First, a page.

We will start with introductions, some basic ground rules, and jump into technical discussions. We will cover aspects of the bitcoin protocol, new research developments, recent news, and software developments.
Please note the meeting location at 4801 Glenwood Ave suite 200 in Raleigh, right above Fifth Third Bank.
Join us for the first part of our three-part series on SegWit, also known as segregated witness. To gain a clear understanding of Taproot, it’s essential to comprehend the fundamentals of SegWit.
In this first part, we’ll delve into the necessary background material that led to SegWit. The following two parts will focus more on the technical aspects of SegWit version 1 and version 2. Don’t miss out on this opportunity to enhance your knowledge of Bitcoin’s underlying technologies!
Very exciting news for covenant fans! James O’Beirne has released a new update to his
OP_VAULT proposal that incorporates techniques from TLUV, making the protocol more flexible and simpler to use. Additionally, O’Beirne proposes including OP_CTV as a first-class citizen in this proposal.
If you’re interested in the technical details, you can read the full BIP on O’Beirne’s Github page. Alternatively, check out this fantastic Twitter thread by O’Beirne for a quick summary. Don’t miss out on the latest developments in Bitcoin’s covenants!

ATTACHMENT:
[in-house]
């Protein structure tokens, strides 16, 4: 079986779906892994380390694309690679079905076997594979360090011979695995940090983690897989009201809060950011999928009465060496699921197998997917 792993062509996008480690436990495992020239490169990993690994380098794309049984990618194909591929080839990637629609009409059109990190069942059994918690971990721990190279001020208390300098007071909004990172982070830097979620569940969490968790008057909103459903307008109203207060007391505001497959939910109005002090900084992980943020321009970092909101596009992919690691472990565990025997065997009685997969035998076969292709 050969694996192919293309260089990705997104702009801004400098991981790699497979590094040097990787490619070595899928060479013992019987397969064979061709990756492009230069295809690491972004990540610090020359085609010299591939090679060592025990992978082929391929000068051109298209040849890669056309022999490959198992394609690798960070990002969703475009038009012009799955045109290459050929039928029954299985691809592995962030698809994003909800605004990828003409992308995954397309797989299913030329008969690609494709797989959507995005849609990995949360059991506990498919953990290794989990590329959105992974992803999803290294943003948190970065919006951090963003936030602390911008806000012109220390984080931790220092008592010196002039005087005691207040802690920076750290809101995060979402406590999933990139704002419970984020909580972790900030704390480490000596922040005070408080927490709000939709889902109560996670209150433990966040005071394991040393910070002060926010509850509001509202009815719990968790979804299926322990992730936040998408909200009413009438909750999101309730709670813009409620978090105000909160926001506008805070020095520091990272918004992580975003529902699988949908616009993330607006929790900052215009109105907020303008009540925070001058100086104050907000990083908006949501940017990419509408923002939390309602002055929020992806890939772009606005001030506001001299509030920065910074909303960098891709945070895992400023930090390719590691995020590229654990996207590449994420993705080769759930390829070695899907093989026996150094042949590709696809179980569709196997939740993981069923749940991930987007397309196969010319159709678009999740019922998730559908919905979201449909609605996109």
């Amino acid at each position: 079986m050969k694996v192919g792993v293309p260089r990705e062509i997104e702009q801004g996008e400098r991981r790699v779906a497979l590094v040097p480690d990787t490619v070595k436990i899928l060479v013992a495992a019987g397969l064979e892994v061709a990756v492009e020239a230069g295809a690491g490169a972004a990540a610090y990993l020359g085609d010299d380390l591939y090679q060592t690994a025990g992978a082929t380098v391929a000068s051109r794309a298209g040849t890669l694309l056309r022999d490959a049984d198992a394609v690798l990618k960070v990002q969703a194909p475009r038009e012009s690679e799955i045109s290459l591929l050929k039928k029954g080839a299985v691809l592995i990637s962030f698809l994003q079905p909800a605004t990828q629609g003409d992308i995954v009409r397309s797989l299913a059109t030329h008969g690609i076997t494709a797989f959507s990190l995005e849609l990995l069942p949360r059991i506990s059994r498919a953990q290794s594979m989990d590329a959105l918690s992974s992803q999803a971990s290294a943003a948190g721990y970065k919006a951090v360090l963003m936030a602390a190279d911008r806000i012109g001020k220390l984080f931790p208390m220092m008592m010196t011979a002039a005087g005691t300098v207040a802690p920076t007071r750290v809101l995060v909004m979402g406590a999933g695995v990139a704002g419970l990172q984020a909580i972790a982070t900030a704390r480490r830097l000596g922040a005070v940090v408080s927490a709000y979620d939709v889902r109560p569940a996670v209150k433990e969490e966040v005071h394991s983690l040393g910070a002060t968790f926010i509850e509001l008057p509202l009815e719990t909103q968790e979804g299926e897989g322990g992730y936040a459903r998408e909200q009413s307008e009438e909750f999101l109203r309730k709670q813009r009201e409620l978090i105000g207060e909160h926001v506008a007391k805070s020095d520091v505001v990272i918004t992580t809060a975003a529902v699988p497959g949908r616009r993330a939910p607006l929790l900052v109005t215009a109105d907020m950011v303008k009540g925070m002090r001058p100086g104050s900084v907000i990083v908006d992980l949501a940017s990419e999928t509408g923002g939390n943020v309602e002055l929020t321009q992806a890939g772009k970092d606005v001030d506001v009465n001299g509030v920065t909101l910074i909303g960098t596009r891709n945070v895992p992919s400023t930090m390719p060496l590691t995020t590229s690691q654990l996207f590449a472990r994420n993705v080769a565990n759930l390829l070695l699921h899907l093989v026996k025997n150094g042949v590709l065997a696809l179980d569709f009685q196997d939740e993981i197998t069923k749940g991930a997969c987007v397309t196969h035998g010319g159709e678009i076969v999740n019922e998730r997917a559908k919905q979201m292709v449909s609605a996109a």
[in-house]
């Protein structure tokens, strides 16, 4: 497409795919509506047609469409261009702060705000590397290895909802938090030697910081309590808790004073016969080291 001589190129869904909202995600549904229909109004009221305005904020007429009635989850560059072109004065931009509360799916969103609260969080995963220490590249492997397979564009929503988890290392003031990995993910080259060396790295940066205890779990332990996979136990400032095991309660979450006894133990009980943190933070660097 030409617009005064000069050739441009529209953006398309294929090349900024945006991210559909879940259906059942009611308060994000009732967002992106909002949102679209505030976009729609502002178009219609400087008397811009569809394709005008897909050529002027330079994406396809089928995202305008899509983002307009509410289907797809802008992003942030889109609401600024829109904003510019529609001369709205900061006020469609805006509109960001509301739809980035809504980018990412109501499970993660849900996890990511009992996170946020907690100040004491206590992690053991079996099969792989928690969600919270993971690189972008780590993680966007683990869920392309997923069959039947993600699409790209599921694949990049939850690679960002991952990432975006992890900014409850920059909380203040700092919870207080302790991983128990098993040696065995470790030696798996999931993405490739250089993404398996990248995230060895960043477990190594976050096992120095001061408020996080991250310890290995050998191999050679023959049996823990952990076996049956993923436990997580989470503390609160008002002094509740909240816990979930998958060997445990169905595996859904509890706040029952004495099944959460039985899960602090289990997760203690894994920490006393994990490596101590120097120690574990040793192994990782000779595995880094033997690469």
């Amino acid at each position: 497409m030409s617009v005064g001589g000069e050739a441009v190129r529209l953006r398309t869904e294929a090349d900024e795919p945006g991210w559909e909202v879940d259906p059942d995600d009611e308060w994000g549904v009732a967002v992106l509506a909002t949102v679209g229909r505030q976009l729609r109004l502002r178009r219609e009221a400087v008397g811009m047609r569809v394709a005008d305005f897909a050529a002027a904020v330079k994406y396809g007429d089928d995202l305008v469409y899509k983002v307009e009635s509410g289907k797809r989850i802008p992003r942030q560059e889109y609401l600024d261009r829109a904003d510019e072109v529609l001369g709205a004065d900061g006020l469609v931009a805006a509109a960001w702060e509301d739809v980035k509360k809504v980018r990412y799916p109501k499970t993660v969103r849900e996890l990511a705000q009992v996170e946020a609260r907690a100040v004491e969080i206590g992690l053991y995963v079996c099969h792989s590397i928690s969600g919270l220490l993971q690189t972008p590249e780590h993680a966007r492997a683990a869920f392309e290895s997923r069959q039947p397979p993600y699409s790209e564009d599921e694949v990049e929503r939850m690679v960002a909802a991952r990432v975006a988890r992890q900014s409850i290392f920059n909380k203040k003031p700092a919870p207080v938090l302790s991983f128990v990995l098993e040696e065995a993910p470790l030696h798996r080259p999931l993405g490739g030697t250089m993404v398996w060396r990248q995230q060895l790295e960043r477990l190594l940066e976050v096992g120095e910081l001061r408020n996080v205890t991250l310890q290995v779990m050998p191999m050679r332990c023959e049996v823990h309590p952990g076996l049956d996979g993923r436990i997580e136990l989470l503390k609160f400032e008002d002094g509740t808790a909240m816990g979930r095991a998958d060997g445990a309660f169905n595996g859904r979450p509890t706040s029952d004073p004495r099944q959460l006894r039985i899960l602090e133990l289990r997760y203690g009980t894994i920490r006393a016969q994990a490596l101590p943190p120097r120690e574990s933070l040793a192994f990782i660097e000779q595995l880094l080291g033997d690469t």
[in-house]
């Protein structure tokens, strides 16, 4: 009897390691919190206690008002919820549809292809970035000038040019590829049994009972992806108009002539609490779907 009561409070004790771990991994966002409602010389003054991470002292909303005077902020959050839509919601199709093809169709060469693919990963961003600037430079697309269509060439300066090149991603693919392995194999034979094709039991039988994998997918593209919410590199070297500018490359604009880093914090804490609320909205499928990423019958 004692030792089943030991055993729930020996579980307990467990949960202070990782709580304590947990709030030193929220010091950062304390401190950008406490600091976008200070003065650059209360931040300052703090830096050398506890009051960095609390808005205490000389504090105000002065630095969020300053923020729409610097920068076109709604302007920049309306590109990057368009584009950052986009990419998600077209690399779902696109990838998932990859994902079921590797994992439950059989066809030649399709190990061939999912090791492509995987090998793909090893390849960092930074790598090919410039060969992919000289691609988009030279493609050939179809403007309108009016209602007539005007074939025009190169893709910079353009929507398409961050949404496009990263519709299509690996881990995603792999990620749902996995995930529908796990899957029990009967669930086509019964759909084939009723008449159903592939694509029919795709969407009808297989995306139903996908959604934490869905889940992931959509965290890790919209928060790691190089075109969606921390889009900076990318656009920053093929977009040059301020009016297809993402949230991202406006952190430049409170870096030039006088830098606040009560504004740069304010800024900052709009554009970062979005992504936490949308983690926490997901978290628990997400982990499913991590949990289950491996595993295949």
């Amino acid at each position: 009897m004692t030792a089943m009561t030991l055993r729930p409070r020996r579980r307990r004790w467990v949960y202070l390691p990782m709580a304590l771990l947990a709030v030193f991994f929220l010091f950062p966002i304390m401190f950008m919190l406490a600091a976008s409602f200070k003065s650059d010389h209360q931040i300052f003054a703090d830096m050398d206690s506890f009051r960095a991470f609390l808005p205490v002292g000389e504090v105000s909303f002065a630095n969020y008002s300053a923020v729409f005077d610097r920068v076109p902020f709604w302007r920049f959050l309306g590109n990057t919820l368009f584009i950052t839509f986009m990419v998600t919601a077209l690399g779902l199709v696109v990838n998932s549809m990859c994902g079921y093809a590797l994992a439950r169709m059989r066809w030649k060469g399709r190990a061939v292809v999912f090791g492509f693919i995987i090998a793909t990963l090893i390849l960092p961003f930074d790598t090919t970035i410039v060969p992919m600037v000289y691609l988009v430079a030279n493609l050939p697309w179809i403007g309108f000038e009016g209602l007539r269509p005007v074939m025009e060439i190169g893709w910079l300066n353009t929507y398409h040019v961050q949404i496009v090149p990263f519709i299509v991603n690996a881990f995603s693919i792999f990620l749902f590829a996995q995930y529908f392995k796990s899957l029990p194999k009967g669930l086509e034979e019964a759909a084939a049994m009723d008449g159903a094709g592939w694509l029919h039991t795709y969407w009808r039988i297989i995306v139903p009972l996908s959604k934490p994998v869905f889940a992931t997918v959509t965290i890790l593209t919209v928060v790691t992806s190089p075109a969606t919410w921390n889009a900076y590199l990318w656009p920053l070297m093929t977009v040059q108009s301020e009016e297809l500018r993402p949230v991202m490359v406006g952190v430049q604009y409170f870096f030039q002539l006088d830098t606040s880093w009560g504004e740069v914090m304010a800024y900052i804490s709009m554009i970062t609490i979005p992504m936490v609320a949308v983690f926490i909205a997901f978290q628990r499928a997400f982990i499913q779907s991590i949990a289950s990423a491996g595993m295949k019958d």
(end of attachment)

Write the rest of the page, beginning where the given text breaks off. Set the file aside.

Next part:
Bitcoin Core developer Josie and Bitcoin Sorcerer Ruben Somsen have announced a proposed BIP for Silent Payments, which is a way to privately and securely send bitcoin to a publicly announced address. The proposal offers to solve many of the gaps and privacy footguns inherent in BIP47 Reusable Payment Codes proposal. There’s no free lunch, though. The payment recipient must scan every bitcoin transaction to identify incoming payments. This BIP proposal also shipped with a working implementation in bitcoin core!
Calle has released a Proof of Liabilities proposal for ecash mints. It is a trustless way to prove that a mint has not issued more ecash tokens than it has in on-chain bitcoin. The proposal relies on the need for an ecash mint to periodically rotate the private key it uses to create new ecash tokens. Each key rotation period is called an “epoch” and Calle describes a “periodic bank run” where users of the mint can compare their burned ecash tokens against a list that the mint publishes for all past epochs on a regular schedule.
ZeroSync is a new project that aims to bring zero knowledge proofs to bitcoin. Zerosync promises to enable extremely fast full node syncing with three new state proofs: headers chain, consensus rules (except witness data), and the full consensus rules (including witness data). They also plan to build a developer toolkit to enable a ton of new scaling and privacy improvements to many areas of bitcoin, including lightning. Zerosync has received sponsorship from StarkWare Industries, a software company building Ethereum ZK rollup system StarkNet. Bitcoin stands to benefit a great deal thanks to the cutting edge research performed on Ethereum.